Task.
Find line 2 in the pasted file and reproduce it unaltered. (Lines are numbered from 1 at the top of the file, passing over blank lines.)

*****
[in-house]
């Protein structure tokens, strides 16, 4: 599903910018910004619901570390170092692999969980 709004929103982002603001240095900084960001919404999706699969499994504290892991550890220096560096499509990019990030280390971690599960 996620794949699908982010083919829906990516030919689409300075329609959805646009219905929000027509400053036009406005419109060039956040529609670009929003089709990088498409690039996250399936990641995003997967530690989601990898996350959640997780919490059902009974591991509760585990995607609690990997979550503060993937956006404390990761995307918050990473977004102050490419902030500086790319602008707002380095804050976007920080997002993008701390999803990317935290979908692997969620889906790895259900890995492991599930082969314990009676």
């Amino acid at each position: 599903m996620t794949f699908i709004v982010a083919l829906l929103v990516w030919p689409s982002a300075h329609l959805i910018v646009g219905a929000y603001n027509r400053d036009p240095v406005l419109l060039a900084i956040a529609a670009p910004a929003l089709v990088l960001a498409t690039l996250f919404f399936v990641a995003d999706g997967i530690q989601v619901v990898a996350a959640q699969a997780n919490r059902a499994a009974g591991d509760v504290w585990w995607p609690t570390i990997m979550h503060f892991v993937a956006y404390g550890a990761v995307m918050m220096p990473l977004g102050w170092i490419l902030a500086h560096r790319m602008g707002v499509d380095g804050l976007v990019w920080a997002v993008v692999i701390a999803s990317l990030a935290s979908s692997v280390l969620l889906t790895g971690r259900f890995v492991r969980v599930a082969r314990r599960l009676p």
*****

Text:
């Protein structure tokens, strides 16, 4: 599903910018910004619901570390170092692999969980 709004929103982002603001240095900084960001919404999706699969499994504290892991550890220096560096499509990019990030280390971690599960 996620794949699908982010083919829906990516030919689409300075329609959805646009219905929000027509400053036009406005419109060039956040529609670009929003089709990088498409690039996250399936990641995003997967530690989601990898996350959640997780919490059902009974591991509760585990995607609690990997979550503060993937956006404390990761995307918050990473977004102050490419902030500086790319602008707002380095804050976007920080997002993008701390999803990317935290979908692997969620889906790895259900890995492991599930082969314990009676």